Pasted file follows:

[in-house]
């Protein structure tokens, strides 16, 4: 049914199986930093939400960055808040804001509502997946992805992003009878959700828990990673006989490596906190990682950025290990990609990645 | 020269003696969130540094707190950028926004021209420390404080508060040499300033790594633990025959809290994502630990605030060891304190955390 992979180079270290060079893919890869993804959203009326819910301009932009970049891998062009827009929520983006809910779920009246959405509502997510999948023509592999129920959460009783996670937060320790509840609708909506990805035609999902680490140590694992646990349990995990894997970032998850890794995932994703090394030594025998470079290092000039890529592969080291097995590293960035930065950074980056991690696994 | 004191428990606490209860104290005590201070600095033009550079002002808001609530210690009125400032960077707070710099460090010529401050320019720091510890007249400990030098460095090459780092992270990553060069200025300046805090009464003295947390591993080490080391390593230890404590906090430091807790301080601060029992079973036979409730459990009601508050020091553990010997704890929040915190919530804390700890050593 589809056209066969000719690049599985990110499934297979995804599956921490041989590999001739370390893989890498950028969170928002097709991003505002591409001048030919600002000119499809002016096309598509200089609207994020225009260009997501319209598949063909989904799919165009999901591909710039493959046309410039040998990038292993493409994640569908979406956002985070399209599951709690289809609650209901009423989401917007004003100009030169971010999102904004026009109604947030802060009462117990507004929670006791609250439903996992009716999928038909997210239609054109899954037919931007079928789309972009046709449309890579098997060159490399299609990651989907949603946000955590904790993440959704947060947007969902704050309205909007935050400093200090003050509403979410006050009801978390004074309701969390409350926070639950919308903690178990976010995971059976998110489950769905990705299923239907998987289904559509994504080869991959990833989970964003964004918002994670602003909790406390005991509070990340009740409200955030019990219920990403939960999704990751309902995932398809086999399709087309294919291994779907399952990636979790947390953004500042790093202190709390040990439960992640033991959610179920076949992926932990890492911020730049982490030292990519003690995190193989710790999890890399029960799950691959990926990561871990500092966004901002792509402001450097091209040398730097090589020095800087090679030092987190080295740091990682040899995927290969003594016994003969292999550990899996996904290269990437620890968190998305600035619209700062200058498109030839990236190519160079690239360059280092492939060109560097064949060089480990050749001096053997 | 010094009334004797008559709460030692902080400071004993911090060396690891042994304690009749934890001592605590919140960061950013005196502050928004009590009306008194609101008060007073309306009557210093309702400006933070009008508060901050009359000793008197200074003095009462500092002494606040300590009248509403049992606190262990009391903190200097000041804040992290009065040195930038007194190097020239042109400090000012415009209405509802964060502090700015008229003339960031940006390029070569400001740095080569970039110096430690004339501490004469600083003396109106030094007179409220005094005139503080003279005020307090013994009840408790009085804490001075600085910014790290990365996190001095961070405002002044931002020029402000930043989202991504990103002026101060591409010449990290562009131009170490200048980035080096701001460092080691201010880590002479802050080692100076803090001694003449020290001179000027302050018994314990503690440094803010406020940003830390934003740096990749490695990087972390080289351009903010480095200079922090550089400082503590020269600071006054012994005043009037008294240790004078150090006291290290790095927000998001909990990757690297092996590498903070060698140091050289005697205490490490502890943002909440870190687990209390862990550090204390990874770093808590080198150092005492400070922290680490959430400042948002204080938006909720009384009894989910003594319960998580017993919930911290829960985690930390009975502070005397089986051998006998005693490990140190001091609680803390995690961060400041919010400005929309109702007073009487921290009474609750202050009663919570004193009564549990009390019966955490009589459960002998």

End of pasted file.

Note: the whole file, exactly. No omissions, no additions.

[in-house]
């Protein structure tokens, strides 16, 4: 049914199986930093939400960055808040804001509502997946992805992003009878959700828990990673006989490596906190990682950025290990990609990645 | 020269003696969130540094707190950028926004021209420390404080508060040499300033790594633990025959809290994502630990605030060891304190955390 992979180079270290060079893919890869993804959203009326819910301009932009970049891998062009827009929520983006809910779920009246959405509502997510999948023509592999129920959460009783996670937060320790509840609708909506990805035609999902680490140590694992646990349990995990894997970032998850890794995932994703090394030594025998470079290092000039890529592969080291097995590293960035930065950074980056991690696994 | 004191428990606490209860104290005590201070600095033009550079002002808001609530210690009125400032960077707070710099460090010529401050320019720091510890007249400990030098460095090459780092992270990553060069200025300046805090009464003295947390591993080490080391390593230890404590906090430091807790301080601060029992079973036979409730459990009601508050020091553990010997704890929040915190919530804390700890050593 589809056209066969000719690049599985990110499934297979995804599956921490041989590999001739370390893989890498950028969170928002097709991003505002591409001048030919600002000119499809002016096309598509200089609207994020225009260009997501319209598949063909989904799919165009999901591909710039493959046309410039040998990038292993493409994640569908979406956002985070399209599951709690289809609650209901009423989401917007004003100009030169971010999102904004026009109604947030802060009462117990507004929670006791609250439903996992009716999928038909997210239609054109899954037919931007079928789309972009046709449309890579098997060159490399299609990651989907949603946000955590904790993440959704947060947007969902704050309205909007935050400093200090003050509403979410006050009801978390004074309701969390409350926070639950919308903690178990976010995971059976998110489950769905990705299923239907998987289904559509994504080869991959990833989970964003964004918002994670602003909790406390005991509070990340009740409200955030019990219920990403939960999704990751309902995932398809086999399709087309294919291994779907399952990636979790947390953004500042790093202190709390040990439960992640033991959610179920076949992926932990890492911020730049982490030292990519003690995190193989710790999890890399029960799950691959990926990561871990500092966004901002792509402001450097091209040398730097090589020095800087090679030092987190080295740091990682040899995927290969003594016994003969292999550990899996996904290269990437620890968190998305600035619209700062200058498109030839990236190519160079690239360059280092492939060109560097064949060089480990050749001096053997 | 010094009334004797008559709460030692902080400071004993911090060396690891042994304690009749934890001592605590919140960061950013005196502050928004009590009306008194609101008060007073309306009557210093309702400006933070009008508060901050009359000793008197200074003095009462500092002494606040300590009248509403049992606190262990009391903190200097000041804040992290009065040195930038007194190097020239042109400090000012415009209405509802964060502090700015008229003339960031940006390029070569400001740095080569970039110096430690004339501490004469600083003396109106030094007179409220005094005139503080003279005020307090013994009840408790009085804490001075600085910014790290990365996190001095961070405002002044931002020029402000930043989202991504990103002026101060591409010449990290562009131009170490200048980035080096701001460092080691201010880590002479802050080692100076803090001694003449020290001179000027302050018994314990503690440094803010406020940003830390934003740096990749490695990087972390080289351009903010480095200079922090550089400082503590020269600071006054012994005043009037008294240790004078150090006291290290790095927000998001909990990757690297092996590498903070060698140091050289005697205490490490502890943002909440870190687990209390862990550090204390990874770093808590080198150092005492400070922290680490959430400042948002204080938006909720009384009894989910003594319960998580017993919930911290829960985690930390009975502070005397089986051998006998005693490990140190001091609680803390995690961060400041919010400005929309109702007073009487921290009474609750202050009663919570004193009564549990009390019966955490009589459960002998």